No more riding in the backseat. It’s time to take the wheel. But before your right foot can tap the gas pedal, you first need to obtain a drivers permit, or what some states call an instructional permit or a learners permit.
Driver’s Permit Requirements
The exact how depends on your state’s Department of Motor Vehicles (DMV) office. Each one governs differently. But in general you will need to meet all or some of the following requirements:
- You must be a minimum age. This age requirement for teen drivers varies by state. For example in Kansas, teens can apply for a driver permit at 14, while Connecticut teens must wait until 16.
- Have parental or legal guardian permission. All states mandate this. In most situations, your parent or guardian must accompany you to the DMV office and sign your drivers permit application.
- Proper documentation proving that you are you. Don’t guess at this requirement and then wonder why the DMV agent rejected your Subway Sandwich card as proper ID. Double-check with the DMV before visiting. All DMVs provide detailed lists of acceptable documents.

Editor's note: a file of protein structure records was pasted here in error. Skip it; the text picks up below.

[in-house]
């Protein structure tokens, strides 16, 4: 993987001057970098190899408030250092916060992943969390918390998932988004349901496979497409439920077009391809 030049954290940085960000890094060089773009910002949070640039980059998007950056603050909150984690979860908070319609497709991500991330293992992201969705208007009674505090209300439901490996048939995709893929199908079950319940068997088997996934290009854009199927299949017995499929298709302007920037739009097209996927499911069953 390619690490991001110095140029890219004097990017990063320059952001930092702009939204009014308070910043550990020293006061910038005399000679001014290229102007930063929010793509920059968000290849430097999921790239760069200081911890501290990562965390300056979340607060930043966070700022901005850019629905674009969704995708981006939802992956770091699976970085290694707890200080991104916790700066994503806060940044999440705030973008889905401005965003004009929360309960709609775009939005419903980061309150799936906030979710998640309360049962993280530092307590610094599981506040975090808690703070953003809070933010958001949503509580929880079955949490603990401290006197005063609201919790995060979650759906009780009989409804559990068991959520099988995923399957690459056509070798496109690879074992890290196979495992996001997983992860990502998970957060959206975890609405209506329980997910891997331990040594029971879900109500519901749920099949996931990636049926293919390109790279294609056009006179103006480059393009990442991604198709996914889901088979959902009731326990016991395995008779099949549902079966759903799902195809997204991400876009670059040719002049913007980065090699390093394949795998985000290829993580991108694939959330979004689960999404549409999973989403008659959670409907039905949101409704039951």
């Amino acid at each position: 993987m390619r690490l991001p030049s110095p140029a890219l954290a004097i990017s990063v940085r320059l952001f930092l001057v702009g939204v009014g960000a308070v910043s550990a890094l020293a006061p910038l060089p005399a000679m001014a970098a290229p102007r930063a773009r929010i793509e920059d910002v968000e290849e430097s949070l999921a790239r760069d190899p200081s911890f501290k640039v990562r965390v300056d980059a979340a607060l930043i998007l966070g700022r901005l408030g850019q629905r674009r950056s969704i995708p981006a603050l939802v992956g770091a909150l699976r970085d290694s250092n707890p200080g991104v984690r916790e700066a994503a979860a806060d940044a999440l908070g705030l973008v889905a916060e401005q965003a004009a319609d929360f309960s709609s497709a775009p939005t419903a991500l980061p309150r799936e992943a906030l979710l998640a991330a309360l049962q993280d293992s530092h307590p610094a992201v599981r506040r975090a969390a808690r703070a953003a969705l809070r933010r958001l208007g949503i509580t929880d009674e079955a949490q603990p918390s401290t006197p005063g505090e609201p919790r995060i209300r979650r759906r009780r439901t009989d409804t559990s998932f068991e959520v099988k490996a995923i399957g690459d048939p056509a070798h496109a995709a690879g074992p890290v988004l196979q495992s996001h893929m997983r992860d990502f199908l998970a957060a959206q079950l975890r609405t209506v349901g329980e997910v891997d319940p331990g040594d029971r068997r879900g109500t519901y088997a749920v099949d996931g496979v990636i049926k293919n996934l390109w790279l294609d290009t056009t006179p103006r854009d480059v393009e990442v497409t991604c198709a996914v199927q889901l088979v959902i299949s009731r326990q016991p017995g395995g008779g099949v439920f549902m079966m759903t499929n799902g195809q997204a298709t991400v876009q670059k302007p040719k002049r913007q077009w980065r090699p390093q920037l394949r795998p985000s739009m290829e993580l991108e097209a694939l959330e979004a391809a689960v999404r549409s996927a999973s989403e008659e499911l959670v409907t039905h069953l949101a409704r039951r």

- Pass a multiple-choice permit test (also known as a written knowledge test). Prepare before arriving by studying your state’s drivers license manual and by taking at least one practice permit test. Manuals and practice permit tests can be found online.
- Pass a vision test.
- Proof of school enrollment, if applicable. Maryland, for example, requires all learners permit applicants under the age of 16 to provide proof of acceptable school attendance.
- Proof of completing a state-approved driver’s ed class and behind-the-wheel driver’s training course, if applicable. For instance, Minnesota applicants under the age of 18 must provide proof when applying.
- Proper payment for driver permit fee. Some DMV offices do not accept credit cards. Call ahead to confirm.
- Proof of auto insurance coverage.